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Mar 1, 2011 12:05 PM

Cana Cuban Parlor & Cafe, Oakland - any reports?

I read that Cana Cuban Parlor & Cafe opened recently in Oakland. They have:
Cubano sandwiches
Cuban black beans & rice
Serve Blue Bottle Coffee
Chocolate chip cookies

Any reports?

Cana Cuban Parlor & Cafe
530 Lake Park Ave
Hrs: 7a-2:30p M-Sat
Dinner hrs: Coming soon

Oakland Tribune writeup:

Blue Bottle Cafe
66 Mint St, San Francisco, CA 94103

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  1. Ah, the old Taza de Cafe guy. Their food was pretty good.

    1. why not give it a spin and tell us...?

      1. I like this place. The space is really attractive, although there's almost no indoors seating yet (from the Trib article hhc linked, it looks like they're renovating the space next door). The kitchen is disproportionately large - it looked to be 2-3X the size of the miniscule front - and had way more employees than I'd expect for a space this size. Maybe they're doing a lot of catering as well? I peered as far back as i could see, and I saw what I thought were several large marble pastry slabs - from the quality of the pastry in the breakfast empanada (super light and flaky) and the pastel de guayaba (tender-crisp), I believe that the pastry is made in-house.

        I've had the empanada con huevo (the aforementioned flaky pastry, wrapped around scrambled egg, ham, and queso fresco, and deep fried to order), which was excellent, and possibly the best value on the menu at $3 (my takeout menu says $4, but I could swear it was $3 on the chalkboard). I tried the tiny and intense Cafe Cubano - sugar without milk isn't really my style, but I wanted to see what it was like, esp with Blue Bottle beans. I also tried the Cubano sandwich, which was a touch too salty for me.

        The pastel de guayaba was terrific, with guava mixed throughout the sweet cheese filling, then topped with a guava glaze, on that excellent buttery crust. The pastries all look great, if a bit pricey, and seem to change with some frequency. I wish I'd written down the selection I saw the day before - I just remembered there was an interesting mix of classic pastries and classics with a modern twist.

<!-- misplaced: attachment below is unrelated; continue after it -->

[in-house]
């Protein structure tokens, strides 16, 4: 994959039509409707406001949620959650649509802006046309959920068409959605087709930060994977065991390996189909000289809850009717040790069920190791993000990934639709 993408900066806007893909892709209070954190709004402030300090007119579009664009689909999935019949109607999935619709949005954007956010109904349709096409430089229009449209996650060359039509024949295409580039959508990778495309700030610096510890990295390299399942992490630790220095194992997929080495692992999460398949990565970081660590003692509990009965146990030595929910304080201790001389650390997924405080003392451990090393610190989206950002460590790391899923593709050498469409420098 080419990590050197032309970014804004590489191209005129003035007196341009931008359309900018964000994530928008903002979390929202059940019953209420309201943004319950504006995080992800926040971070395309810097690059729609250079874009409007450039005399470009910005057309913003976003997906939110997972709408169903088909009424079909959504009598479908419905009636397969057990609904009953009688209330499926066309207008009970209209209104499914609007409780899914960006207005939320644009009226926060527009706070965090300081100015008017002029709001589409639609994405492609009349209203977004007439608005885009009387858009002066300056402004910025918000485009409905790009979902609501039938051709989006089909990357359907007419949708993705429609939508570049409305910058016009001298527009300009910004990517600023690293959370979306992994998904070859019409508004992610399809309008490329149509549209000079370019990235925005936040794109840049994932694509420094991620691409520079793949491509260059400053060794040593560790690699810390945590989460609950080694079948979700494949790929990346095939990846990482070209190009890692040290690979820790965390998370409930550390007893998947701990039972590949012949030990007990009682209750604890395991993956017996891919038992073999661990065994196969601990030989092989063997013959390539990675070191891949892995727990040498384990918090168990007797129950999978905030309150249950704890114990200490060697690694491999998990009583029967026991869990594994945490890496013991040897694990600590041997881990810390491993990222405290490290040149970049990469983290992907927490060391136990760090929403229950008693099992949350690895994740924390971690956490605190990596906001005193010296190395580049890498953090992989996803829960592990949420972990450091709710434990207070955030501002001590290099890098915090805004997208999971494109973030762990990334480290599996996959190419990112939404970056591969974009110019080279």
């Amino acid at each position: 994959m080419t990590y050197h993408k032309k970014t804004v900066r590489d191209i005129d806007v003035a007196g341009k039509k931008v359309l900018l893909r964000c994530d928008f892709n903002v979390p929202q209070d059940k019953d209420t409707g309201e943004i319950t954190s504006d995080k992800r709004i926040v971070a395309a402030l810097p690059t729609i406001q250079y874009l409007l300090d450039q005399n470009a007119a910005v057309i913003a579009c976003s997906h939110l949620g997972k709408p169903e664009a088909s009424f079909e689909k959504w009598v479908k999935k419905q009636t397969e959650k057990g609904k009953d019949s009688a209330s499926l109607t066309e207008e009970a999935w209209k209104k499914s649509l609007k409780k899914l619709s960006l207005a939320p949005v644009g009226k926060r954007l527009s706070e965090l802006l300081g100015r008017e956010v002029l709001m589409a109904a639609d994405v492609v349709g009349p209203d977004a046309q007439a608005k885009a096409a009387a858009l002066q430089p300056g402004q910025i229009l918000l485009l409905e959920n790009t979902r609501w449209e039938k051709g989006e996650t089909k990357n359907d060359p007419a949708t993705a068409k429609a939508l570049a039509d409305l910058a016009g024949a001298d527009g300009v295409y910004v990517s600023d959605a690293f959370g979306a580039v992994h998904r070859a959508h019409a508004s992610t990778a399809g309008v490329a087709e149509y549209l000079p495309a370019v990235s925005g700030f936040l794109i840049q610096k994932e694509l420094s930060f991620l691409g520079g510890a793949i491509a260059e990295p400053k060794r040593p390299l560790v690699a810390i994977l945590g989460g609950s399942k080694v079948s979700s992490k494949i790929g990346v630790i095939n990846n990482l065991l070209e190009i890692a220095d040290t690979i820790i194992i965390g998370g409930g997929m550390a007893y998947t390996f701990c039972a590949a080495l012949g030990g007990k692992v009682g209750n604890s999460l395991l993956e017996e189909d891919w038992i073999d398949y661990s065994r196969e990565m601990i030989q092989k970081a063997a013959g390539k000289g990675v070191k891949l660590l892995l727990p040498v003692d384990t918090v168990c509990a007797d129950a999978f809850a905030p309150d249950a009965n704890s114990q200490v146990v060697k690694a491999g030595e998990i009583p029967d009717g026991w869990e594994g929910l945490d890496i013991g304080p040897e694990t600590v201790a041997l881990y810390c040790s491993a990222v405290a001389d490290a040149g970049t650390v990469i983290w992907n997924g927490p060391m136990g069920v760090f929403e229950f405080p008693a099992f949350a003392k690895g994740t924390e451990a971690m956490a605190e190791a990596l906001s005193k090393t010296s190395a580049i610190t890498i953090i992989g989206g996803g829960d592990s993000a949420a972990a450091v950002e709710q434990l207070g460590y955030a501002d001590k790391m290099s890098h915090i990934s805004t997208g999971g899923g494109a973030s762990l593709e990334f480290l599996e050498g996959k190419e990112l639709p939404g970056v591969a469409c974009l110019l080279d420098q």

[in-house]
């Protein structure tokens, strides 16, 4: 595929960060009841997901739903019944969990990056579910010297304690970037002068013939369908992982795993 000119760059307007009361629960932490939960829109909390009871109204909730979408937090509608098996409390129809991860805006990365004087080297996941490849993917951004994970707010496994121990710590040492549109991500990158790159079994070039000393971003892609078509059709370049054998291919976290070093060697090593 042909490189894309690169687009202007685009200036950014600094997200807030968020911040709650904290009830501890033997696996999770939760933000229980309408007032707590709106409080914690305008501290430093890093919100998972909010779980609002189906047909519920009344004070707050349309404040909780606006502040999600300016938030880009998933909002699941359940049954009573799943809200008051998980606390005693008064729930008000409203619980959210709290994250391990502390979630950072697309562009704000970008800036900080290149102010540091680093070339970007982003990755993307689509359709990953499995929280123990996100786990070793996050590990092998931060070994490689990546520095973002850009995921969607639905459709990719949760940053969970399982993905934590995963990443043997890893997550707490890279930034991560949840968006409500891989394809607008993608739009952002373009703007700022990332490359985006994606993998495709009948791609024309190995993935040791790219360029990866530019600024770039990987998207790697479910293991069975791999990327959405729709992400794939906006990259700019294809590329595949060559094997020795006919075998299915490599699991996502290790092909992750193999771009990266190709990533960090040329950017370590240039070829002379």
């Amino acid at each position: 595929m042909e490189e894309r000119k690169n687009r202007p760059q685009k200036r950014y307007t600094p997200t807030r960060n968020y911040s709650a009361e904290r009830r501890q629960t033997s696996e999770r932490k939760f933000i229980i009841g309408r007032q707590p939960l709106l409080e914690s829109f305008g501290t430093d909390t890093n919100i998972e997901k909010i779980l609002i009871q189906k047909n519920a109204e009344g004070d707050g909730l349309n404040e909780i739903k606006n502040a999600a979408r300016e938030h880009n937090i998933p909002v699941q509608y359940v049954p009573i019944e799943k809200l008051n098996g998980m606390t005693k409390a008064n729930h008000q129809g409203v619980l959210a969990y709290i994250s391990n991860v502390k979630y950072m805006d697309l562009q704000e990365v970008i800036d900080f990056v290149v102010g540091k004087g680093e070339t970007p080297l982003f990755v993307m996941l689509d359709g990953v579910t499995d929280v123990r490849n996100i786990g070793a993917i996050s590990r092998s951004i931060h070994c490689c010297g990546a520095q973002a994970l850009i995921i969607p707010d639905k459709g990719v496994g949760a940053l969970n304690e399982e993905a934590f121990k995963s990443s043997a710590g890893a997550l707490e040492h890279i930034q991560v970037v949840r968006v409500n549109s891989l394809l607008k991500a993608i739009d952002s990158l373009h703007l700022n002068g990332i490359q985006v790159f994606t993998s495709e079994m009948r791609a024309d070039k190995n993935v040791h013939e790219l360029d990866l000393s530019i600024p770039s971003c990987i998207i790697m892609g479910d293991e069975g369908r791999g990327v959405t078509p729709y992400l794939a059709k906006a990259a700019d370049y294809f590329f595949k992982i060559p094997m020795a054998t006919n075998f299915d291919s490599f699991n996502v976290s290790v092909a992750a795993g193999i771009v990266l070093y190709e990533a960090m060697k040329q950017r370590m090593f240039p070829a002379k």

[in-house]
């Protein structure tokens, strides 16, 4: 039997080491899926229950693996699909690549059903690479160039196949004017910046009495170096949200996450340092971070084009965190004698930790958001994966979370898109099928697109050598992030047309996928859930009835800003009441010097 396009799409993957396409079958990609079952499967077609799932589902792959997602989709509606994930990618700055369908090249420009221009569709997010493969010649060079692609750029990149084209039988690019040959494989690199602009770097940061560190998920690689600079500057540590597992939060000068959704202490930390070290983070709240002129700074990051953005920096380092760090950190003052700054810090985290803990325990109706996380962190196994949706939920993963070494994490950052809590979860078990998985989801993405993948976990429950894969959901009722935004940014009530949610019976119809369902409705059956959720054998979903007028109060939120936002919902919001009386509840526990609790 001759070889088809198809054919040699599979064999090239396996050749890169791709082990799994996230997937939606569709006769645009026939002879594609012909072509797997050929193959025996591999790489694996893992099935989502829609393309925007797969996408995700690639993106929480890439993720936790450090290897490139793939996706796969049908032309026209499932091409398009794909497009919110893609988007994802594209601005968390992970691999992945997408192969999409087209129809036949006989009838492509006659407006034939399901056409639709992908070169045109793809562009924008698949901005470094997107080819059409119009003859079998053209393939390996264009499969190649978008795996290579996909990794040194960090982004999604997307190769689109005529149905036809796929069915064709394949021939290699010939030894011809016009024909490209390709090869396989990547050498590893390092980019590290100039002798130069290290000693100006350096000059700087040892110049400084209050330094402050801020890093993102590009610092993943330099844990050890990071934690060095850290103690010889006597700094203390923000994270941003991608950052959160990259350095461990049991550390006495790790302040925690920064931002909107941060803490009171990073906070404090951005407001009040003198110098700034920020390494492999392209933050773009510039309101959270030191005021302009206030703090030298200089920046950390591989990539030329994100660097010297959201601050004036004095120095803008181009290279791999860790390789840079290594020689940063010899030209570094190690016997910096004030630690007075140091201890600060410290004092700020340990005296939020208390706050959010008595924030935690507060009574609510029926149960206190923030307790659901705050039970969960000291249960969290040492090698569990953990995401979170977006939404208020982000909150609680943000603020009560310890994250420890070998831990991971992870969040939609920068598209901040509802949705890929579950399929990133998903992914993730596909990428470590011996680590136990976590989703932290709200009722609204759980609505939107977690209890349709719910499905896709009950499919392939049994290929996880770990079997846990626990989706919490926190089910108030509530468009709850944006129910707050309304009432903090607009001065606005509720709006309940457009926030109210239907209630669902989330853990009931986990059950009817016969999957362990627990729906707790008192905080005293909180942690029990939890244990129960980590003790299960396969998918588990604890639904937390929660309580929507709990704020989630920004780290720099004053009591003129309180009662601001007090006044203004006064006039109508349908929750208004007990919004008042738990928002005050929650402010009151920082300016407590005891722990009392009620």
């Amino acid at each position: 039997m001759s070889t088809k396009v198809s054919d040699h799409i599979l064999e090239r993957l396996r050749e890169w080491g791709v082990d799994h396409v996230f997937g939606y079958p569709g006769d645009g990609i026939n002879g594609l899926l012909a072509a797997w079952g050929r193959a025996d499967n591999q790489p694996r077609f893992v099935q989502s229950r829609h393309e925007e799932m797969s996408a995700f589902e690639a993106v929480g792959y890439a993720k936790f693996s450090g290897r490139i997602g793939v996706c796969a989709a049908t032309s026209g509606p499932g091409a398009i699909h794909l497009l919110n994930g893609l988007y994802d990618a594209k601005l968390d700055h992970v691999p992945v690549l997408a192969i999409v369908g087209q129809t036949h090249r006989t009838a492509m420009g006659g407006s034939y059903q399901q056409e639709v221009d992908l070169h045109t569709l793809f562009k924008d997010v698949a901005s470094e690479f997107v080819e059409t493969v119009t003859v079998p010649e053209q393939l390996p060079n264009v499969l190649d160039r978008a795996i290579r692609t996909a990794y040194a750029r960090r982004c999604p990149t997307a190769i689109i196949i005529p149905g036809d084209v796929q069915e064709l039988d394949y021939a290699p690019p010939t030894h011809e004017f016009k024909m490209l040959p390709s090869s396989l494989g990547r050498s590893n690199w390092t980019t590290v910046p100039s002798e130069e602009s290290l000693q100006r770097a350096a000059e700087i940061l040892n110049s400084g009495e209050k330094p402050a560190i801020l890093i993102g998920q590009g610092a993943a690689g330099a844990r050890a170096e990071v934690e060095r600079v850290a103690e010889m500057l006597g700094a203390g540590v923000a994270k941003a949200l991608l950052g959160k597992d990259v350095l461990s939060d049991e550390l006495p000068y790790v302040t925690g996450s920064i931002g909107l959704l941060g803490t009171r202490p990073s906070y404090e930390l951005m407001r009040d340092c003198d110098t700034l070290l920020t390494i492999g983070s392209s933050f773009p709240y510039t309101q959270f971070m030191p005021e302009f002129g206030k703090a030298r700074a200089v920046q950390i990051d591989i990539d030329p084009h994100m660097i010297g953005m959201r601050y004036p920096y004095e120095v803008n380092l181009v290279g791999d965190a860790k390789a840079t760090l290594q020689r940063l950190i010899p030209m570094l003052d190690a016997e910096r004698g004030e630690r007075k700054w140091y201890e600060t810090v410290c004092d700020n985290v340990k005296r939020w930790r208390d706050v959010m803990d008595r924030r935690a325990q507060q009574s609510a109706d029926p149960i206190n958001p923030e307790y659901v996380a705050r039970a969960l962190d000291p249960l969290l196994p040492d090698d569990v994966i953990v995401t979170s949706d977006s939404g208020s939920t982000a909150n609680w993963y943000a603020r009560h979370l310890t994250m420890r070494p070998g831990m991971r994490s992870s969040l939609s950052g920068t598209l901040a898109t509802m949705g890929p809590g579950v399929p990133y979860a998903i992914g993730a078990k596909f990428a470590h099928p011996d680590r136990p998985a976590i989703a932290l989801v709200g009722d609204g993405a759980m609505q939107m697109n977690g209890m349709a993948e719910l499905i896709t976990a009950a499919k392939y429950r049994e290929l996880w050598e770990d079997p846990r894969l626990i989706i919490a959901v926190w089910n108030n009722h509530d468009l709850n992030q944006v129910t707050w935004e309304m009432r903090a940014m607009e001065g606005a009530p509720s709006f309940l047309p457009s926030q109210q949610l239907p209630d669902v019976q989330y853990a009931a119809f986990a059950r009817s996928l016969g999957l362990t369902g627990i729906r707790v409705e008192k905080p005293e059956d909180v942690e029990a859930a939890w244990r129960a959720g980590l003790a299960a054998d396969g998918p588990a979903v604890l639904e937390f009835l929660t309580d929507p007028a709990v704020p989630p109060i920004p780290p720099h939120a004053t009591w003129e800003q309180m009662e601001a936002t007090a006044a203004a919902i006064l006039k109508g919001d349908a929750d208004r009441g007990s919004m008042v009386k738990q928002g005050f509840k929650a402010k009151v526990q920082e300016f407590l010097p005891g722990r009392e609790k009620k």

I'd say in general, everything's a little pricier, smaller, and slower to come out than I'd expect, but the quality is also very high. I look forward to working my way through the menu.

        Blue Bottle Cafe
        66 Mint St, San Francisco, CA 94103

        5 Replies
        1. re: daveena

          Pastel de guayaba! Haven't seen one of the Bay Area for a few years now, thanks for mentioning it.

          Cana Cuban Parlor & Cafe
          530 Lake Park Ave, Oakland, CA 94610

          1. re: Melanie Wong

            I don't have much experience with Cuban food - the only other pastel de guayaba I've ever had was from the Cafe Versailles in the Miami airport - it was more of a turnover-type, rustic hand-held pastry, so that's what I thought I was ordering. CaƱa's is definitely a Frenchified, refined version. But it is very, very good.

            1. re: daveena

              My experience with pastelito de guayaba is only N=3. Here's the first one I tried from a Dominican bakery in Harlem,
              The other two were pale imitations, one from Cafe Lo Cubano in SF (now closed) and the other from a Cuban-Calif bakery in San Diego.

          2. re: daveena

            Tried the breakfast empanada w/ egg, ham, and queso fresco (definitely $4 now) today. Not a lot of actual "ham" that I could detect (more just the grease that had cooked out of some kind of chorizo or something), but pretty tasty. We also got an order of the regular picadillos ($8 for 2), which were great, packed with a generous amount of well-seasoned ground beef filling that was specked with slightly-sweet raisins. Everything was on the greasy side, but not in a bad way. The woman at the counter said you could mix and match the empanadas, so they're all basically $4 a pop. I think the other two options were both vegetarian, or vegetable-based anyway.

            We also got an order of the tostones with mojo sauce. These were expertly fried with a nice crunch to them, but a little bland-tasting without the sauce. And the sauce itself was sweeter than I would have liked. At $4 for just five or six (large-ish) pieces, I thought this was on the pricey side.

            I didn't mind the Cafe Cubano, but for this kind of sweet coffee drink, I think I'd rather get a Vietnamese coffee and have a whole cupful for the same price instead of just a small shot. (I assume they used a shot of the Blue Bottle espresso, but with all that sugar, the coffee flavor didn't seem any more intense than what you'd get with strongly brewed drip coffee.) Too sweet for my taste too.

            Pastel de guayaba is sitting in my fridge for later.

            Sign in front said they're open for dinner now, but I didn't see if they have a separate menu for that and forgot to ask. At about 1pm on a finally-sunny Monday, the place was doing great business, with all the tables (three outside and one inside) occupied and lots of people ordering takeout.